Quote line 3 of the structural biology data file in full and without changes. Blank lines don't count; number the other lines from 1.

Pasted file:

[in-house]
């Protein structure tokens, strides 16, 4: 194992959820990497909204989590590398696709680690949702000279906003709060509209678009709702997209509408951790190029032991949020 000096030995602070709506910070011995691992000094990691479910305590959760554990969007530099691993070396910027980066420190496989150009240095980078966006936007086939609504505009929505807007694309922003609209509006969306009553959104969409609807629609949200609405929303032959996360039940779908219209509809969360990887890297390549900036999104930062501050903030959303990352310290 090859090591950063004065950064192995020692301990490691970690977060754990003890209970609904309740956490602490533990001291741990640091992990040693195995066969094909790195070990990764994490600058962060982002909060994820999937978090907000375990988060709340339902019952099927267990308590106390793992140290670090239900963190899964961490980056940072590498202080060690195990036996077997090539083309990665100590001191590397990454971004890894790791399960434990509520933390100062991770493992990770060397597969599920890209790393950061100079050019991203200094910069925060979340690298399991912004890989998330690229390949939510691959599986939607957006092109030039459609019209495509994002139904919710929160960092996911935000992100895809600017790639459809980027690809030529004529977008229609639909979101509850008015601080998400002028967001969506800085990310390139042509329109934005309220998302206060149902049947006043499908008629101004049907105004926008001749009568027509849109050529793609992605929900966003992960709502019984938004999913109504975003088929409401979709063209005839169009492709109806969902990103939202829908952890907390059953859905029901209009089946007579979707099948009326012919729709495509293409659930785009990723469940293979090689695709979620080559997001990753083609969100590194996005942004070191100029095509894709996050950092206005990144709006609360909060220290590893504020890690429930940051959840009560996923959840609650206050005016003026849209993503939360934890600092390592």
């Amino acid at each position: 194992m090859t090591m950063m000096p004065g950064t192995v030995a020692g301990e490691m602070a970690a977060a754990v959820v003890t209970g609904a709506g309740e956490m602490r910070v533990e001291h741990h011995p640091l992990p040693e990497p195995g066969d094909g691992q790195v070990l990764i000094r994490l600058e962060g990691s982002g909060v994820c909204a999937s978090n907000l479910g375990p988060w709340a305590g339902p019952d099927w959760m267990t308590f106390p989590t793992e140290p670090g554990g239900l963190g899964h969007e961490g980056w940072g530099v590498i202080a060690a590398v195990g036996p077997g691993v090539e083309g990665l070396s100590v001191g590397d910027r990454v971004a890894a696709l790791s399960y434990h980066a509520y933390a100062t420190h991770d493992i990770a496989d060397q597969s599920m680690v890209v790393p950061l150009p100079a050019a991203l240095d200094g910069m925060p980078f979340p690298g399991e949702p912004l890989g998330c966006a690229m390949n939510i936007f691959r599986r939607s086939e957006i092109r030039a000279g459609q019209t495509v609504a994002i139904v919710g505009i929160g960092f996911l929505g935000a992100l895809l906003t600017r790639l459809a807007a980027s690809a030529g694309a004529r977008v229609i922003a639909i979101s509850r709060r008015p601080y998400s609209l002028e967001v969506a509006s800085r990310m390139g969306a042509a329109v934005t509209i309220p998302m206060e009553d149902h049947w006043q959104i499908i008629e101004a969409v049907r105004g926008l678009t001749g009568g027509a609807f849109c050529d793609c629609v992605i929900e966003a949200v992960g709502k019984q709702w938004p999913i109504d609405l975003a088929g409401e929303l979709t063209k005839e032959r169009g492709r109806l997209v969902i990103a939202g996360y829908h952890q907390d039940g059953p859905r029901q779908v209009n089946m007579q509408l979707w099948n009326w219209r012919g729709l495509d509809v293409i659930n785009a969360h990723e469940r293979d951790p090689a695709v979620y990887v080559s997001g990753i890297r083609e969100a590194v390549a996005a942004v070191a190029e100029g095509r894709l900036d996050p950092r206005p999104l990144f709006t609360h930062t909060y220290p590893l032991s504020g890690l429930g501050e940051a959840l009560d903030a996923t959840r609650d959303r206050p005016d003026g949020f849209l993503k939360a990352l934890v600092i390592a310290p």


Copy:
């Amino acid at each position: 194992m090859t090591m950063m000096p004065g950064t192995v030995a020692g301990e490691m602070a970690a977060a754990v959820v003890t209970g609904a709506g309740e956490m602490r910070v533990e001291h741990h011995p640091l992990p040693e990497p195995g066969d094909g691992q790195v070990l990764i000094r994490l600058e962060g990691s982002g909060v994820c909204a999937s978090n907000l479910g375990p988060w709340a305590g339902p019952d099927w959760m267990t308590f106390p989590t793992e140290p670090g554990g239900l963190g899964h969007e961490g980056w940072g530099v590498i202080a060690a590398v195990g036996p077997g691993v090539e083309g990665l070396s100590v001191g590397d910027r990454v971004a890894a696709l790791s399960y434990h980066a509520y933390a100062t420190h991770d493992i990770a496989d060397q597969s599920m680690v890209v790393p950061l150009p100079a050019a991203l240095d200094g910069m925060p980078f979340p690298g399991e949702p912004l890989g998330c966006a690229m390949n939510i936007f691959r599986r939607s086939e957006i092109r030039a000279g459609q019209t495509v609504a994002i139904v919710g505009i929160g960092f996911l929505g935000a992100l895809l906003t600017r790639l459809a807007a980027s690809a030529g694309a004529r977008v229609i922003a639909i979101s509850r709060r008015p601080y998400s609209l002028e967001v969506a509006s800085r990310m390139g969306a042509a329109v934005t509209i309220p998302m206060e009553d149902h049947w006043q959104i499908i008629e101004a969409v049907r105004g926008l678009t001749g009568g027509a609807f849109c050529d793609c629609v992605i929900e966003a949200v992960g709502k019984q709702w938004p999913i109504d609405l975003a088929g409401e929303l979709t063209k005839e032959r169009g492709r109806l997209v969902i990103a939202g996360y829908h952890q907390d039940g059953p859905r029901q779908v209009n089946m007579q509408l979707w099948n009326w219209r012919g729709l495509d509809v293409i659930n785009a969360h990723e469940r293979d951790p090689a695709v979620y990887v080559s997001g990753i890297r083609e969100a590194v390549a996005a942004v070191a190029e100029g095509r894709l900036d996050p950092r206005p999104l990144f709006t609360h930062t909060y220290p590893l032991s504020g890690l429930g501050e940051a959840l009560d903030a996923t959840r609650d959303r206050p005016d003026g949020f849209l993503k939360a990352l934890v600092i390592a310290p």